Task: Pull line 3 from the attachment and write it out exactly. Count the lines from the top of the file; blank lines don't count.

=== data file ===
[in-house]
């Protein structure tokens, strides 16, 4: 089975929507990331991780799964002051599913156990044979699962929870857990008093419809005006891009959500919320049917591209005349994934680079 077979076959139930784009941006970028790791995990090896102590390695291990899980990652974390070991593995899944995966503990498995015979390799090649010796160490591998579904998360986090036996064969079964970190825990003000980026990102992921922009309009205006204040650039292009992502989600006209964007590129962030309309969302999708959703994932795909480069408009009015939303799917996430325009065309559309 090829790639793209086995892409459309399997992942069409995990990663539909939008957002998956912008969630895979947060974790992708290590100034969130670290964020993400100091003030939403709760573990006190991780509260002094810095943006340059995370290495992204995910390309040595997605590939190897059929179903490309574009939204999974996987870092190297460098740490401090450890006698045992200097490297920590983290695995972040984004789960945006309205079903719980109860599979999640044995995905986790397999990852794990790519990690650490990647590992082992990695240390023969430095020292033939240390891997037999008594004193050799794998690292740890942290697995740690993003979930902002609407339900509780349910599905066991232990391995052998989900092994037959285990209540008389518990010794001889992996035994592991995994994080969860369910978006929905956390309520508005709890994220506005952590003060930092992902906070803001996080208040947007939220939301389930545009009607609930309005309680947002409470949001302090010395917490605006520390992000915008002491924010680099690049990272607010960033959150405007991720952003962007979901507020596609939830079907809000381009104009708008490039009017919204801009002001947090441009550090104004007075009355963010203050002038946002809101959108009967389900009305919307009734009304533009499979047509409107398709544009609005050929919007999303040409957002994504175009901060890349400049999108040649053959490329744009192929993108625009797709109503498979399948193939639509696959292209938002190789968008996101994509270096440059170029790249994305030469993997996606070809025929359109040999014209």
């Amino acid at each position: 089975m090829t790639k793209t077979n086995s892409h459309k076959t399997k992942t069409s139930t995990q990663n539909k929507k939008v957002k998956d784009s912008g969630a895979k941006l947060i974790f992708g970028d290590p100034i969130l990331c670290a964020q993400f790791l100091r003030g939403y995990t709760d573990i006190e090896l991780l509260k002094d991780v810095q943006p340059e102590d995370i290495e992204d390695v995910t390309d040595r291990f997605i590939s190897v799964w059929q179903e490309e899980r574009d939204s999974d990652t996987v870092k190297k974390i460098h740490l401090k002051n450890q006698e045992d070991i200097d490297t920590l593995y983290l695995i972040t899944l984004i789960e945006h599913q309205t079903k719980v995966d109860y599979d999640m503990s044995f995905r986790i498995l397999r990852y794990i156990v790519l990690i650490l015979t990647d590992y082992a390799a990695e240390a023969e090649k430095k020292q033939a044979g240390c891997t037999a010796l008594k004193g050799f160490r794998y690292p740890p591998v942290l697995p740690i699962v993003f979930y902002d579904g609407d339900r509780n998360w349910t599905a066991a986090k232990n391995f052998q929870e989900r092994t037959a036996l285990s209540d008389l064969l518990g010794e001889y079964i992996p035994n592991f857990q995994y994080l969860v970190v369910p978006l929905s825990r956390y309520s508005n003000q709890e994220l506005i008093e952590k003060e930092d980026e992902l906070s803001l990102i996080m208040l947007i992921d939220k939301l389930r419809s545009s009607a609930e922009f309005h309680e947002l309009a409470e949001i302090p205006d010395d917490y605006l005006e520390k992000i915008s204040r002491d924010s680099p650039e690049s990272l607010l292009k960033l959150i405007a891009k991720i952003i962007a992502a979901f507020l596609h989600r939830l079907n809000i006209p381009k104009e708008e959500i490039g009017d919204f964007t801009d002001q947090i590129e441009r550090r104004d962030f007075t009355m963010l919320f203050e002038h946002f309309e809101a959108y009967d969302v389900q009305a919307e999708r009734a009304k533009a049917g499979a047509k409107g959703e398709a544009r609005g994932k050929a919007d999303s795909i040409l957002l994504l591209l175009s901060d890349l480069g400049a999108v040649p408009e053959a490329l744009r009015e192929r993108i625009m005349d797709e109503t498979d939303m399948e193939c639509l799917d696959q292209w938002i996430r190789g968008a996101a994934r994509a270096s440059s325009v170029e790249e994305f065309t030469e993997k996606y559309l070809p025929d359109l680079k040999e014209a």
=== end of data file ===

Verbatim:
């Amino acid at each position: 089975m090829t790639k793209t077979n086995s892409h459309k076959t399997k992942t069409s139930t995990q990663n539909k929507k939008v957002k998956d784009s912008g969630a895979k941006l947060i974790f992708g970028d290590p100034i969130l990331c670290a964020q993400f790791l100091r003030g939403y995990t709760d573990i006190e090896l991780l509260k002094d991780v810095q943006p340059e102590d995370i290495e992204d390695v995910t390309d040595r291990f997605i590939s190897v799964w059929q179903e490309e899980r574009d939204s999974d990652t996987v870092k190297k974390i460098h740490l401090k002051n450890q006698e045992d070991i200097d490297t920590l593995y983290l695995i972040t899944l984004i789960e945006h599913q309205t079903k719980v995966d109860y599979d999640m503990s044995f995905r986790i498995l397999r990852y794990i156990v790519l990690i650490l015979t990647d590992y082992a390799a990695e240390a023969e090649k430095k020292q033939a044979g240390c891997t037999a010796l008594k004193g050799f160490r794998y690292p740890p591998v942290l697995p740690i699962v993003f979930y902002d579904g609407d339900r509780n998360w349910t599905a066991a986090k232990n391995f052998q929870e989900r092994t037959a036996l285990s209540d008389l064969l518990g010794e001889y079964i992996p035994n592991f857990q995994y994080l969860v970190v369910p978006l929905s825990r956390y309520s508005n003000q709890e994220l506005i008093e952590k003060e930092d980026e992902l906070s803001l990102i996080m208040l947007i992921d939220k939301l389930r419809s545009s009607a609930e922009f309005h309680e947002l309009a409470e949001i302090p205006d010395d917490y605006l005006e520390k992000i915008s204040r002491d924010s680099p650039e690049s990272l607010l292009k960033l959150i405007a891009k991720i952003i962007a992502a979901f507020l596609h989600r939830l079907n809000i006209p381009k104009e708008e959500i490039g009017d919204f964007t801009d002001q947090i590129e441009r550090r104004d962030f007075t009355m963010l919320f203050e002038h946002f309309e809101a959108y009967d969302v389900q009305a919307e999708r009734a009304k533009a049917g499979a047509k409107g959703e398709a544009r609005g994932k050929a919007d999303s795909i040409l957002l994504l591209l175009s901060d890349l480069g400049a999108v040649p408009e053959a490329l744009r009015e192929r993108i625009m005349d797709e109503t498979d939303m399948e193939c639509l799917d696959q292209w938002i996430r190789g968008a996101a994934r994509a270096s440059s325009v170029e790249e994305f065309t030469e993997k996606y559309l070809p025929d359109l680079k040999e014209a």